We got underway really early this morning. By 8 o'clock:
- Tama 1 had completed a spelling quiz getting 28 out of 30.
- Tamāhine 1 had read Oggy and the Dinosaur by Damian Harvey and Francois Hall (73 words).
Mathematics - 28 out of 30.
Whole Numbers to 100 - 28 out of 28
Comparing and Ordering - 19 out of 19
Equivalent Forms - 28 out of 28
Continued with MUS. Without using the blocks (again) she managed Systematic Review 11C and 11D. Tamāhine 1 read the questions beautifully. Solving the unknown is improving. I was very pleased with her understanding today. Tamāhine 1 didn't really require much help so I'm confident she will have it down-pat soon enough.
Shoo! by Michael Rosen & Jonathan Langley (336 words approximately)
Honey Bees by Colleen Sexton - read to Nana. I forgot to count how many words !!! Possibly because I knew we had to get the books back to the library, lol.
I couldn't get the scanner to darken tamāhine 1's pencil writing so I've tried photographing it instead. We have no more LWB (Learn to Write) Exercise Books so I'm using some Year 1 Exercise Books a friend kindly gave us. Thanks guys!!
I have also decided to have tamāhine 1 print smaller because I think she's getting so much better and her efforts here confirm that she's capable of printing in this size with ease.
Today we enjoyed a lot of outdoor activity, as well as socialising with whānau, harvesting rīwai (potatoes) with Uncle Warrick and being excited riding our bikes over the newly dumped dirt the Fulton Hogan contractors brought round while we were out. Well, it's meant to be for filling in around the swimming pool, but it's all fun to use in the interim, lol.
So that was Wednesday ...
Systematic Review 11E & 11FTamāhine 1 was on a roll so I asked her if she'd like to do Unit Test 1: Lessons 1-10 pages 1 & 2. She was happy to do so. Superb results. Tau kē kōtiro.
Interesting today - I thought perhaps tama 1 might like to attempt three digit subtraction. Tama 1 obliged but immediately it became apparent this wasn't going to be as easy a transition as I thought!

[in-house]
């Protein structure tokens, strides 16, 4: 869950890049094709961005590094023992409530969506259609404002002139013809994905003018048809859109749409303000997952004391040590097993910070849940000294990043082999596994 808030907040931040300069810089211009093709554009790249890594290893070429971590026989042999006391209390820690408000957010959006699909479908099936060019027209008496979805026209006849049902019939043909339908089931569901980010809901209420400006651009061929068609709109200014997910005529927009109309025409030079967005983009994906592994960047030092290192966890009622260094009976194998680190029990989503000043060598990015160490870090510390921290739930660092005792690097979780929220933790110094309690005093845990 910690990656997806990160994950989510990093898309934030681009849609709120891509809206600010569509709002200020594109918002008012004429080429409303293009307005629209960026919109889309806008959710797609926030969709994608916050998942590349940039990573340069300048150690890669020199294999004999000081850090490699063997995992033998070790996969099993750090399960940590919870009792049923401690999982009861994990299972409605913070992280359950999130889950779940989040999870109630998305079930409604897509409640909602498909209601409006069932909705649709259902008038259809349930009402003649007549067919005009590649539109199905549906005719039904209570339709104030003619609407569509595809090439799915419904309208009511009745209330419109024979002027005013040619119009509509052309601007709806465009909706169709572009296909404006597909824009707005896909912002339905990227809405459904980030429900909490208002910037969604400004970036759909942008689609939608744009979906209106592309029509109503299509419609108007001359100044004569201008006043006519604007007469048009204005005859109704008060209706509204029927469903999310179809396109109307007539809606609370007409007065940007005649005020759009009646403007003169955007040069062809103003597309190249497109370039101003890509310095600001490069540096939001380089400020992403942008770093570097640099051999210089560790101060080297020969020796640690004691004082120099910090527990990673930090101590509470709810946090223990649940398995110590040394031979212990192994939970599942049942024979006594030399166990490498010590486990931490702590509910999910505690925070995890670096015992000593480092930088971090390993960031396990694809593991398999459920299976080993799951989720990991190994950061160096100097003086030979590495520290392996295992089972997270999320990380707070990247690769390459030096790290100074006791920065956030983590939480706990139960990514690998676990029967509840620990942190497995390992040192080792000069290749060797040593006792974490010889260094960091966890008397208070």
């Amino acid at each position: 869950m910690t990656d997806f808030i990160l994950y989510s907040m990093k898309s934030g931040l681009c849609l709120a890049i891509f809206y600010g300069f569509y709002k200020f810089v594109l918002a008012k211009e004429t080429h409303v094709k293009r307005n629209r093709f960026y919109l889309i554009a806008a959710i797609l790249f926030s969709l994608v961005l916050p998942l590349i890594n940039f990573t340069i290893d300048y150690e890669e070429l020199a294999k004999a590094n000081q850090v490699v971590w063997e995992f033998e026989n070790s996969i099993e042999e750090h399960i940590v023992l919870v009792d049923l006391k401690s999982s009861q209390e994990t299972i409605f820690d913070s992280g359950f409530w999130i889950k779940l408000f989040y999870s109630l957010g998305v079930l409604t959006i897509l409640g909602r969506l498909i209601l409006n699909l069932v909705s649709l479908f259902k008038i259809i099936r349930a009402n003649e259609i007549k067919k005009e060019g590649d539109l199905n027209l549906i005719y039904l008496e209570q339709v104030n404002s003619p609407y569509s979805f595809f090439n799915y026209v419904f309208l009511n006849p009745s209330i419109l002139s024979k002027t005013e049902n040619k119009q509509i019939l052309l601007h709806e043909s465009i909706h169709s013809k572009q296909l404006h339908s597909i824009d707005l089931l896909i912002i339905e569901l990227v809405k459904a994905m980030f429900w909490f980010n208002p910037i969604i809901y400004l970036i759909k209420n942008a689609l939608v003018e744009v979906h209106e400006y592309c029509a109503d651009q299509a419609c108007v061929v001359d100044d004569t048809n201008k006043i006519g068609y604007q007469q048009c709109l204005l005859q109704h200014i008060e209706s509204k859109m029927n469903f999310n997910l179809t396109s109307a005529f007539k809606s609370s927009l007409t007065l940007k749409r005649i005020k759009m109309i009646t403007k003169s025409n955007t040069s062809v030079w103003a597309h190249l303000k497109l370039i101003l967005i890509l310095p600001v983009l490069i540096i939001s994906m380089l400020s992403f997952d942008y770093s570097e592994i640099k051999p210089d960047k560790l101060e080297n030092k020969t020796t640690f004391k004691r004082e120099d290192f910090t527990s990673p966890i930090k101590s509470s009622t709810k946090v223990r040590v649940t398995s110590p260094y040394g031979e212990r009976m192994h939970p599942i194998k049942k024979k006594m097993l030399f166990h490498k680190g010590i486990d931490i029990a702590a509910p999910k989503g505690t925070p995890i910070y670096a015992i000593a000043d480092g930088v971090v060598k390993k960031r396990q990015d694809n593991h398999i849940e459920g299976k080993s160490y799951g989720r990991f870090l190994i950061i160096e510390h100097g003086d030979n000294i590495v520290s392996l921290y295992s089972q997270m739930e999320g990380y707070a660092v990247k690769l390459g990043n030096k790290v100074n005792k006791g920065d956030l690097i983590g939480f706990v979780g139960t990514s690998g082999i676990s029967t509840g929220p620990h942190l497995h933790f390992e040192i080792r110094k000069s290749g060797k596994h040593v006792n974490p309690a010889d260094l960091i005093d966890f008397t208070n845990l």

We worked on 20 equations. Granted, I did help him with at least half of them but that's where I love being at home. I'm here to give him one-on-one, as much as he needs or wants. He's not having to raise his hand to ask for help and then only receive help on one equation. Also, Tama 1 is such a sensitive kid, he doesn't like to get things wrong (oops I obviously passed that on! Sorry, e tama). I didn't want to push him to do 30 as I could see he was putting every effort in to do his best. So we set the goal for 20 - if he was up to it. Time went very slowly yet he kept trying. He would no sooner get it when he would suddenly un-get it. A lot of thought-processing involved when you add that extra digit. He met the challenge of reaching 20 without complaint (well, within reason). Tomorrow I think we will attempt ten double digit and ten three digit. Oh look, what I am saying? I'll be playing it by ear!!!! If he's struggling we may only try five for goodness sakes!
This is where I would probably make a plug about MUS and how I can't wait to get him back with Steve Demme's fabulous math programme. Well, it's true. I really enjoy MUS and if I had the $$$$'s I would have purchased Beta by now.
DARN !!!!!!! If only we'd won the thirty million on Lotto last week!!! hee hee. I tell you what, the second half of this year's homeschooling money can't come soon enough for us, that's for sure. It's a pee in the bucket, but I am grateful for any extra money that comes our way.
Tama 1 loves reading maps so we covered a few basics to quiz his knowledge. We discussed: